Courts generally have the power to appoint a guardian for an individual in need of special protection. A guardian with responsibility for both the personal well-being and the financial interests of the ward is a general guardian. A person may also be appointed as a special guardian, having limited powers over the interests of the ward. A special guardian may, for example, be given the legal right to determine the disposition of the ward's property without being given any authority over the ward's person. A guardian appointed to represent the interests of a person with respect to a single action in litigation is a guardian ad litem.
Source: Wikipedia

Probate is a process by which property of a decedent is retitled. As with any legal proceeding, there are technical aspects to probate and trust administration: Creditors need to be notified and legal notices published. Trustees need to be guided in how and when to distribute assets and how to take creditors' rights into account. A Petition to appoint a personal representative may need to be filed and Letters of Administration obtained. Homestead property, which follows its own set of unique rules in states like Florida, must be dealt with separately from other assets. There are time factors involved in filing and objecting to claims against the estate. There may be a lawsuit pending over the decedent's death or there may have been pending suits that are now continuing. Real estate may need to be sold to effectuate correct distribution of assets pursuant to the estate plan or merely to pay debts. Estate taxes must be considered if the estate exceeds certain thresholds. Other assets may simply need to be transferred from the decedent to his or her heirs.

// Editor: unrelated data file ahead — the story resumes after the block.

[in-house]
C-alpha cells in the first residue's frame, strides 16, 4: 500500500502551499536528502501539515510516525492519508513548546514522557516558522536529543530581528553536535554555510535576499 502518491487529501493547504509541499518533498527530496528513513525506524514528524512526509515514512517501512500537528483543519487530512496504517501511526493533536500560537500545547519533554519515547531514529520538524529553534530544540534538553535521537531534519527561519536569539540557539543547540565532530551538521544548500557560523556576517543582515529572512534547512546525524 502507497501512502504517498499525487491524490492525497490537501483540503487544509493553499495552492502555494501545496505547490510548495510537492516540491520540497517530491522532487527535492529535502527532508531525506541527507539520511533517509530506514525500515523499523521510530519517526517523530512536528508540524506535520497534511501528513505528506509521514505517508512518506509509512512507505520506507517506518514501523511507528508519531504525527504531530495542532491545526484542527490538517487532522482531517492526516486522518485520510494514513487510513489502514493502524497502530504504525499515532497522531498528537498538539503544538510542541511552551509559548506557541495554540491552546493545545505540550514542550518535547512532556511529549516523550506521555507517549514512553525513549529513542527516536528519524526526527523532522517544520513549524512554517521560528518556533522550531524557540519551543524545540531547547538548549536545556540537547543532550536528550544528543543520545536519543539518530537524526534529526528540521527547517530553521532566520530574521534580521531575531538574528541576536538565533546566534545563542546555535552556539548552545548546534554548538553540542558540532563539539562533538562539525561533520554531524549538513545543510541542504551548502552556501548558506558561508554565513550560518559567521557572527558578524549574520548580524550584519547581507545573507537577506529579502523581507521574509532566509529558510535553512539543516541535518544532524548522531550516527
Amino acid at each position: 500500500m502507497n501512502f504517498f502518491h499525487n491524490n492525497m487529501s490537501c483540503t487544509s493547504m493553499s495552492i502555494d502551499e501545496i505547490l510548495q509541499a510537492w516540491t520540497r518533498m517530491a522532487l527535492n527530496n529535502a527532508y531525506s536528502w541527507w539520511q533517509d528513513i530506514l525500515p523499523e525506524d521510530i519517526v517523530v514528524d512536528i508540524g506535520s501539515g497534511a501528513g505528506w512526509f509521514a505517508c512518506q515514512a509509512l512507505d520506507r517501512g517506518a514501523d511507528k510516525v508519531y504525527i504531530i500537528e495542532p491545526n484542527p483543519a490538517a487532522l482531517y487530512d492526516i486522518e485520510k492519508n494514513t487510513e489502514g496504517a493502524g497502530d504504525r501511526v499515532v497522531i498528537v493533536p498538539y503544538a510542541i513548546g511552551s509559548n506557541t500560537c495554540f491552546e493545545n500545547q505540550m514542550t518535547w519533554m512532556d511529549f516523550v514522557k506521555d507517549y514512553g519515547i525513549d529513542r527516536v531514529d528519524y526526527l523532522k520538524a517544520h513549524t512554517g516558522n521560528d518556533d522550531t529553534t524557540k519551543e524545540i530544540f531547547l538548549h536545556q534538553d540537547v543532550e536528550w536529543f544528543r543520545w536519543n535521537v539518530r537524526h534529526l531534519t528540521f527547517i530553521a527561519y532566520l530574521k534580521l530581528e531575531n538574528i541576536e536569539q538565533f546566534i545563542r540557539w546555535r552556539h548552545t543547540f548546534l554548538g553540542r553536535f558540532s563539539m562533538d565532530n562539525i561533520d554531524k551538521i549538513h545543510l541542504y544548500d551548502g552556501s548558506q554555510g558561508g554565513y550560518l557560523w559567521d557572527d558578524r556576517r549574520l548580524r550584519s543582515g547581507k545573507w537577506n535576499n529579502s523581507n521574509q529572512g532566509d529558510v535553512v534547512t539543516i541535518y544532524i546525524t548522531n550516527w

Source: Wikipedia

Property Easements: